Saturday, December 15, 2012

So this is Christmas...

I was rushing around trying to make dinner on Friday afternoon for one of Dan's work colleagues who just had a baby.  I saw in passing a post on Facebook about a school shooting, with maybe 1 fatality (I figured a teacher, most likely), but I had raw chicken on my hands, so I went back to my task and was generally oblivious for the next few hours while I prepped all the chicken, fruit, and veggies for Dan to pick up.  When I sat down at my computer around 3pm, my heart broke into a thousand pieces--I felt so, so sick, and then I felt frantic for my own kids.  Jake was safe playing up in his room.  Alex was still taking a nap in his crib.  Abby.  Abby was in her first grade classroom at her school, where she is supposed to be kept safe out of my protection for almost 8 hours every weekday.  She had about an hour left of school, and I just kept irrationally thinking that I needed to call Dan to go pick her up and bring her home to me.  I needed to see her, even though I knew she was okay, but I think it was just the mom in me--I just wanted to hug my baby girl when so many parents were experiencing the unthinkable and could no longer hug their sweet babies.  I eventually called Dan to simply implore that he get to the bus stop early so that just in case they were early, he was there to watch our girl get off the bus safely.  Predictably, Dan thought I was going a little overboard--I tend to immerse myself totally in these types of tragedies, and dwell on them for days...sometimes weeks...sometimes months...  He thinks this is an unhealthy OCD aspect of my personality, but I just call it compassion--I can't help it if my heart hurts when other people are hurting.  I stood at my front door in my pjs and a heavy coat, watching for Abby's bus to pull up at the top of our loop, and I could see her pink coat as she stepped off and into Dan's safekeeping.  I waited until she got out of Dan's car, and scooped her up into the biggest hug I think I've ever given her--my sweet 6-year-old, home safe in my arms.

I cried myself to sleep last night thinking about those poor families, and those precious children.  I've cried today and felt on the verge of tears many other times--I just can't shake it.  I had to go to the commissary this morning, and I felt raw--like here I was, running totally mundane errands, when the mothers of those children most likely can't get out of bed.  I was looking at the other shoppers for hints of their sadness, and I felt an overwhelming urge to be kind to everyone.  I wondered if I had the word "MOM" stamped on my forehead, if people would see me and know that because I'm a mom, my heart is broken today.  I saw the little kids that other shoppers had brought with them, heard a parent yelling at her two kids because they were messing with the cart and blocking the aisle, and wondered if those Newtown parents had similar (totally normal) moments of parental exasperation that now fill them with regret.  The commissary was playing Christmas carols over the sound system, and I felt festivity out of my reach today.  Then, over the noise in the store, I heard the chords of "Happy Xmas (War is Over)" and this lyric played loud and clear:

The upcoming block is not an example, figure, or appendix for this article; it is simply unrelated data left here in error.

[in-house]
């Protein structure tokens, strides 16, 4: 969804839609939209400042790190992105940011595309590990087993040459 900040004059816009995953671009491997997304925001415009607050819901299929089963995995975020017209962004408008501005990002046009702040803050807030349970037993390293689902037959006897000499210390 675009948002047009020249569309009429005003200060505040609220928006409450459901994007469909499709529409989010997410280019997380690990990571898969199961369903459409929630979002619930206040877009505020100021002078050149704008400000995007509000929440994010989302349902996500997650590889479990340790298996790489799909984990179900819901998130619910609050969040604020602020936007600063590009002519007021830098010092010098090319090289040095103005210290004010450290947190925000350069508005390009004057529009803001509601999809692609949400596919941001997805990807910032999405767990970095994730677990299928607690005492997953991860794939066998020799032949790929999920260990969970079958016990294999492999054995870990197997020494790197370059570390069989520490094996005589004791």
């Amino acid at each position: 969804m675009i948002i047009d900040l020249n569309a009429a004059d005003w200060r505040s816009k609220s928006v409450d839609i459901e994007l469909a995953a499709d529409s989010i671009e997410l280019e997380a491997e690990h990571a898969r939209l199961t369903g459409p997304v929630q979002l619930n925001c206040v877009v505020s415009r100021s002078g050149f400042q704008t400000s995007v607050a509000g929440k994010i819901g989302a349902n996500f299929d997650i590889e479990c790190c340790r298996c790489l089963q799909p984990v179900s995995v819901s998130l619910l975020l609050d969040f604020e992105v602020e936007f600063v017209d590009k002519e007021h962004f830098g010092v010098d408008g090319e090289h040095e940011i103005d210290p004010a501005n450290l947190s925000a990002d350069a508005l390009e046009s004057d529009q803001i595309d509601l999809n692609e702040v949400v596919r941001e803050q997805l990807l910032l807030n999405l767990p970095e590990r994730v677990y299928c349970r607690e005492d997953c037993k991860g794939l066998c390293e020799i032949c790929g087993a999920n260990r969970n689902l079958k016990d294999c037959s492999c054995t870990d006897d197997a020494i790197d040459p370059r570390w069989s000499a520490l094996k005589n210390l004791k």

"A very merry Christmas, and a happy New Year.                                                                    Let's hope it's a good one, without any fear."
Without any fear.  I just don't know how I can not be fearful as a parent, and never has that felt so acute as it does right now.  So many things we take for granted with our sweet kiddos--that they'll grow up, that they'll live a full life, that they will fulfill their potential.  Abby's dance teacher sent me an email today saying that Abby is "such a good girl and a great little dancer," and that I will be amazed at how she grows as a dancer over the next few years if she sticks with it.  I told Dan about her thoughtful email, and Dan speculated that maybe Abby will grow up to be a famous ballerina (her current dream), or maybe she'll be an artist since she loves to draw.  I immediately felt guilty for contemplating a future for our girl, because other parents had that ability stolen from them--they had so many hopes and dreams for their little ones as well.  It just tears me apart inside.

I know this feeling won't last for me--I'll eventually revert to my normal flustered parenting style with plenty of yelling and time outs, but today, I just hugged Abby, Jake, and Alex as many times as they would let me, and told them over and over again how much I love them, and how special and wonderful they are.  I have the luxury of a life unshattered tonight, and of having this sadness fade over time--that community has no such luxuries.  I owe it to them to love my babies as fiercely as possible for as long as I'm given.

the loves of my life


  1. I have been the same way, Jill. I feel ill. I have cried, I'm heart broken for them. I do the same and go "over board" when terrible things happen. I just can't help it. Sean tells me it's not reasonable to try and love your kids like you may lose them any second but I'd sure like to try. I can't even fathom that kind of pain.

    1. Dan is the same way--he keeps telling me that I can't feel guilty because we have so much that other people don't. I don't know if guilty is the right word...I just feel devastated, and so hurt over the whole thing. I don't want to think at all about the possibility of anything happening to any of my children, but after all this, it feels like we're doing those victims a disservice if we don't internalize a little and be better parents for it.